- retain the residual risk – i.e. accept that a low level of risk may remain.
GGA has produced a hierarchy of control diagram which can assist in working out the best control for your risks. Ideally start at the top for the most effective way of reducing the hazard and work down until you are happy that the risk has been controlled.
Responsibilities for Risk Management
All members have a role to play in risk management through being observant and taking ownership and responsibility. As part of the implementation of the Risk Management Policy, all Leaders and Managers attended a two-hour Risk Management Workshop – “Being Safe”. For Leaders that content is now included within the Leadership Qualification training course and for Managers there is a ‘Minimising Operational Risk’ webinar.
Risk management should be a regular item on meeting agendas. District Managers should ensure all Leaders are up to date with risk management procedures and should sample risk management plans. The State database can provide a report on adult members’ completion of the Being Safe training course
Completing Risk Assessments and Action Plans
Risk assessments and action plans are required:
- before commencing any event, youth activity or new business function
- when a new risk is identified in a current activity or function
- at your discretion for any event, activity or function
- And for all properties
The risk assessments and action plans include generic templates for routine activities such as craft activities, cooking activities, internal and outdoor games and food handling. It is good practice to ask Leaders to assess their term program for risks and to add a risk overview to the program book, answering the three questions – what are we going to do, what could happen, how can we make it safe. An example might be a pool visit as part of a term program based on a water theme. The risk assessment could cover the presence of pool lifesaver/s and knowing the swimming skills of each girl. As these activities are not in the hall, parents and the District Manager will need to be informed.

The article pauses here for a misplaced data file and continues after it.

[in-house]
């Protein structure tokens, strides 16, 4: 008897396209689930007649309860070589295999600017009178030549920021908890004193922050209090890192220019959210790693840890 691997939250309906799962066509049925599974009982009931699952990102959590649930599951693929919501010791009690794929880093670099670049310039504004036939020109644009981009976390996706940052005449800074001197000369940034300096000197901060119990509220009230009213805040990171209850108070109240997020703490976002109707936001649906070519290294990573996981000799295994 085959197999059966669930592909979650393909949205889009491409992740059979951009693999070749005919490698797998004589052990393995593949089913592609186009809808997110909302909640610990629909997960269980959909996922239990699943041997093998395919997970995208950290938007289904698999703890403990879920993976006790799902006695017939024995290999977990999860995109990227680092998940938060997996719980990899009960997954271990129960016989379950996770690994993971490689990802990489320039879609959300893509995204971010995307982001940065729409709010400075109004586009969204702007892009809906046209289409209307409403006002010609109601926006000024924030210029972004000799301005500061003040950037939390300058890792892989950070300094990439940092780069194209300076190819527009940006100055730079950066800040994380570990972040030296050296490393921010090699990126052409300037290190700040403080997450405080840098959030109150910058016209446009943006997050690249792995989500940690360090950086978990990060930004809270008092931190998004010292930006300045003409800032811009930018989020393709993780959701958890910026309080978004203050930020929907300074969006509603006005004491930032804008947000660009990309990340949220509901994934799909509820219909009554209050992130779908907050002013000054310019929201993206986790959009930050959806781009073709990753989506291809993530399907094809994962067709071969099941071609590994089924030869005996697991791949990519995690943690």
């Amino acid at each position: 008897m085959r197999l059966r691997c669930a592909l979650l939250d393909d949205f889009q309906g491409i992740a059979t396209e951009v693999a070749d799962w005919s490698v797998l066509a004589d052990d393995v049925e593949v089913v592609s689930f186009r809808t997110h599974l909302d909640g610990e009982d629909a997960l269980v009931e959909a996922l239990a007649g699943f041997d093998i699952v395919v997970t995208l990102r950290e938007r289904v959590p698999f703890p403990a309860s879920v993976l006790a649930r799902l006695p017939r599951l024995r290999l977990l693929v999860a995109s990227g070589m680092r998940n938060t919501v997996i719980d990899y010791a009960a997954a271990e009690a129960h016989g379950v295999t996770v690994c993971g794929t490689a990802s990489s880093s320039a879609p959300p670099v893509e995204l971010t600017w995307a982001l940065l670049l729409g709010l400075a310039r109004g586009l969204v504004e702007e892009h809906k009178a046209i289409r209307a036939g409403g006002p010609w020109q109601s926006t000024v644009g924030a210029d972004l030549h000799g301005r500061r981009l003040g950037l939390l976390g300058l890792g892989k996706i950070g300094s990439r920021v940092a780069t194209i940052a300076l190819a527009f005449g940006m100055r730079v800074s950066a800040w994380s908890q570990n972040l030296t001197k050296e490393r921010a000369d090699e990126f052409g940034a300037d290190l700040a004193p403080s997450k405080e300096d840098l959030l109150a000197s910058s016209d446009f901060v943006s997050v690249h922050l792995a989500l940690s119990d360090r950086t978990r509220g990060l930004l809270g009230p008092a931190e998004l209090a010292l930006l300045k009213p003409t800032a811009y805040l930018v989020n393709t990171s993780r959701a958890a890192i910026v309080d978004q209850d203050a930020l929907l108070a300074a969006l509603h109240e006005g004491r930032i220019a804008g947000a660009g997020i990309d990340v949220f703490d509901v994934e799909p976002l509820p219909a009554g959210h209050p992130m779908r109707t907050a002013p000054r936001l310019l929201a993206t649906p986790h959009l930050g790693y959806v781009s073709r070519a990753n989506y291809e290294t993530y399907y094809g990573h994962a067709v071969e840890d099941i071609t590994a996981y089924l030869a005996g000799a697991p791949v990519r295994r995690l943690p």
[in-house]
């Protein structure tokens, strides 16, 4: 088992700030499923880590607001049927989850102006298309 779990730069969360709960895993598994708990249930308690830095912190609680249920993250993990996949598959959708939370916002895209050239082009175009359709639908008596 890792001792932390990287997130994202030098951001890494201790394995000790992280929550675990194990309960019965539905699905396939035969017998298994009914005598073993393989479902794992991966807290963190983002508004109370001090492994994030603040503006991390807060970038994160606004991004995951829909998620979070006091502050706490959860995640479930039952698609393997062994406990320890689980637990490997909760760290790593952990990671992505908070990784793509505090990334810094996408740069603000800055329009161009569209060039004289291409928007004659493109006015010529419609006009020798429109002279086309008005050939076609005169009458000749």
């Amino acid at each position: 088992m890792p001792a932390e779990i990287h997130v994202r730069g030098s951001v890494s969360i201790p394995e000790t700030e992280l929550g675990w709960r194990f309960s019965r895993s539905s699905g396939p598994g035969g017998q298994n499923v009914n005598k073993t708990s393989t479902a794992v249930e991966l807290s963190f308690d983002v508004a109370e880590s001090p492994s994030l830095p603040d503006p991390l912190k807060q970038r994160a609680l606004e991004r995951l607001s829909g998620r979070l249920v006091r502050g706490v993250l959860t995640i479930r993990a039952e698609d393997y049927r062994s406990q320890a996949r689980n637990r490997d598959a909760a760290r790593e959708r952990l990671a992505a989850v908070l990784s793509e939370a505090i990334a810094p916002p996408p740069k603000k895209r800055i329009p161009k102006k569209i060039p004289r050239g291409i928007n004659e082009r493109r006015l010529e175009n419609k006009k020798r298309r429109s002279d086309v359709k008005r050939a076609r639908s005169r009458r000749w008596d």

For some events or activities or processes, specific assessments and plans should be compiled, e.g.
- all adventure activities
- all camps
- relocation of Guide meeting place
- significant decline in youth membership.
Duty of Care
All Managers and Leaders have a ‘duty of care’ to the girls in their charge, other Leaders and volunteers. This duty means adult members are responsible for ensuring as far as is reasonably practicable that the health and safety of girls, other Leaders and helpers is not put at risk from any role or work they are engaged in while attending a Guiding activity. You also have a duty to yourself to take reasonable care of your own health and safety and to ensure anything you do or don’t do, does not adversely affect the health and safety of other people.
Duty of care is a legal duty which is incorporated into all workplace health and safety (WHS) regimes. Australian state and territory regulations generally impose duty of care obligations to:
- identify, assess, eliminate or control and monitor risk
- provide information and training
- provide for emergencies
- provide and maintain amenities, facilities and equipment
- provide first aid facilities and trained personnel.
Last Modified: 20/07/16 at 3:23 PM